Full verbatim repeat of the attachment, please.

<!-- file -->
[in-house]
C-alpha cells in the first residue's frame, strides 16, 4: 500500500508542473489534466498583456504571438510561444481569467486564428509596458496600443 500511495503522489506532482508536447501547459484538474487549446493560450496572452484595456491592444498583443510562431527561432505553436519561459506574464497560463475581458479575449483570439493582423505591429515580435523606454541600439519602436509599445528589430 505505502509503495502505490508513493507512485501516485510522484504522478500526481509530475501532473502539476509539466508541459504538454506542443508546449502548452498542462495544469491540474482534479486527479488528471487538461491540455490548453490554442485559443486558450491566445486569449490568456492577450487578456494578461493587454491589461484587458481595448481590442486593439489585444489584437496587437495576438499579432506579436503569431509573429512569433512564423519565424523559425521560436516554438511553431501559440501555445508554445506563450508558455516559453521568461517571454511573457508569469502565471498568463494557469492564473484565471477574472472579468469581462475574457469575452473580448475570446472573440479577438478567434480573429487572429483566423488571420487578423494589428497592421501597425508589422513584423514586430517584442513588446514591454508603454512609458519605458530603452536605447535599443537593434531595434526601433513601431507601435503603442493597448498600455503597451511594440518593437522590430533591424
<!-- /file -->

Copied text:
[in-house]
C-alpha cells in the first residue's frame, strides 16, 4: 500500500508542473489534466498583456504571438510561444481569467486564428509596458496600443 500511495503522489506532482508536447501547459484538474487549446493560450496572452484595456491592444498583443510562431527561432505553436519561459506574464497560463475581458479575449483570439493582423505591429515580435523606454541600439519602436509599445528589430 505505502509503495502505490508513493507512485501516485510522484504522478500526481509530475501532473502539476509539466508541459504538454506542443508546449502548452498542462495544469491540474482534479486527479488528471487538461491540455490548453490554442485559443486558450491566445486569449490568456492577450487578456494578461493587454491589461484587458481595448481590442486593439489585444489584437496587437495576438499579432506579436503569431509573429512569433512564423519565424523559425521560436516554438511553431501559440501555445508554445506563450508558455516559453521568461517571454511573457508569469502565471498568463494557469492564473484565471477574472472579468469581462475574457469575452473580448475570446472573440479577438478567434480573429487572429483566423488571420487578423494589428497592421501597425508589422513584423514586430517584442513588446514591454508603454512609458519605458530603452536605447535599443537593434531595434526601433513601431507601435503603442493597448498600455503597451511594440518593437522590430533591424